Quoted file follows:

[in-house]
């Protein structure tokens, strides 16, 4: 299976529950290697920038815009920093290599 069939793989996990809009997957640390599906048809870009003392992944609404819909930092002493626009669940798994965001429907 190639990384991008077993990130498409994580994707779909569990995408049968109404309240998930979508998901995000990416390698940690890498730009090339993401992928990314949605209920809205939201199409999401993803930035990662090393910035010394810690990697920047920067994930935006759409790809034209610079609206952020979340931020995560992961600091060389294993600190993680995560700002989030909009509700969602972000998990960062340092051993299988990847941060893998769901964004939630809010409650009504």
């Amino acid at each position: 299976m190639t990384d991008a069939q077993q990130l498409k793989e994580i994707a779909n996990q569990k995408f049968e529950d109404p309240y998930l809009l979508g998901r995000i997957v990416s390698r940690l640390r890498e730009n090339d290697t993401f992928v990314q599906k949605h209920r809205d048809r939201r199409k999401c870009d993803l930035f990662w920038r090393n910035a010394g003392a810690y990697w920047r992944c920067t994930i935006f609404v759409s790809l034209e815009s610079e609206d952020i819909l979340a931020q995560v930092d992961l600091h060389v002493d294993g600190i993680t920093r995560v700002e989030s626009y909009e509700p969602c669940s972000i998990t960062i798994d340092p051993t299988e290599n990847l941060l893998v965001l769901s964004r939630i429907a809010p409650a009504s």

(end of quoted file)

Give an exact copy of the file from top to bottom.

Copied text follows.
[in-house]
């Protein structure tokens, strides 16, 4: 299976529950290697920038815009920093290599 069939793989996990809009997957640390599906048809870009003392992944609404819909930092002493626009669940798994965001429907 190639990384991008077993990130498409994580994707779909569990995408049968109404309240998930979508998901995000990416390698940690890498730009090339993401992928990314949605209920809205939201199409999401993803930035990662090393910035010394810690990697920047920067994930935006759409790809034209610079609206952020979340931020995560992961600091060389294993600190993680995560700002989030909009509700969602972000998990960062340092051993299988990847941060893998769901964004939630809010409650009504």
């Amino acid at each position: 299976m190639t990384d991008a069939q077993q990130l498409k793989e994580i994707a779909n996990q569990k995408f049968e529950d109404p309240y998930l809009l979508g998901r995000i997957v990416s390698r940690l640390r890498e730009n090339d290697t993401f992928v990314q599906k949605h209920r809205d048809r939201r199409k999401c870009d993803l930035f990662w920038r090393n910035a010394g003392a810690y990697w920047r992944c920067t994930i935006f609404v759409s790809l034209e815009s610079e609206d952020i819909l979340a931020q995560v930092d992961l600091h060389v002493d294993g600190i993680t920093r995560v700002e989030s626009y909009e509700p969602c669940s972000i998990t960062i798994d340092p051993t299988e290599n990847l941060l893998v965001l769901s964004r939630i429907a809010p409650a009504s």